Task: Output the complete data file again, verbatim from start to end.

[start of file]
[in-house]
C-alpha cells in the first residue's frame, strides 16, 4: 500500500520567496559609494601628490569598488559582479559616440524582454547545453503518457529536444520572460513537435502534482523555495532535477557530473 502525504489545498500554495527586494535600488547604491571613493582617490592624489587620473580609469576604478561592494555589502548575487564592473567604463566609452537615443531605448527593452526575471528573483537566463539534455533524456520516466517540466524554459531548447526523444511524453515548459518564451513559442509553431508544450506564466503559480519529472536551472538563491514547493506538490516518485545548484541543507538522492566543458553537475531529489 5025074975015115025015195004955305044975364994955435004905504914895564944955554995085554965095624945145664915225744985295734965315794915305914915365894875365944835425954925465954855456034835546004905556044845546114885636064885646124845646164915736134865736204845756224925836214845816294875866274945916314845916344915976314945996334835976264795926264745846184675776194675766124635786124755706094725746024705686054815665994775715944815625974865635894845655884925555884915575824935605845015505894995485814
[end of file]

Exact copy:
[in-house]
C-alpha cells in the first residue's frame, strides 16, 4: 500500500520567496559609494601628490569598488559582479559616440524582454547545453503518457529536444520572460513537435502534482523555495532535477557530473 502525504489545498500554495527586494535600488547604491571613493582617490592624489587620473580609469576604478561592494555589502548575487564592473567604463566609452537615443531605448527593452526575471528573483537566463539534455533524456520516466517540466524554459531548447526523444511524453515548459518564451513559442509553431508544450506564466503559480519529472536551472538563491514547493506538490516518485545548484541543507538522492566543458553537475531529489 5025074975015115025015195004955305044975364994955435004905504914895564944955554995085554965095624945145664915225744985295734965315794915305914915365894875365944835425954925465954855456034835546004905556044845546114885636064885646124845646164915736134865736204845756224925836214845816294875866274945916314845916344915976314945996334835976264795926264745846184675776194675766124635786124755706094725746024705686054815665994775715944815625974865635894845655884925555884915575824935605845015505894995485814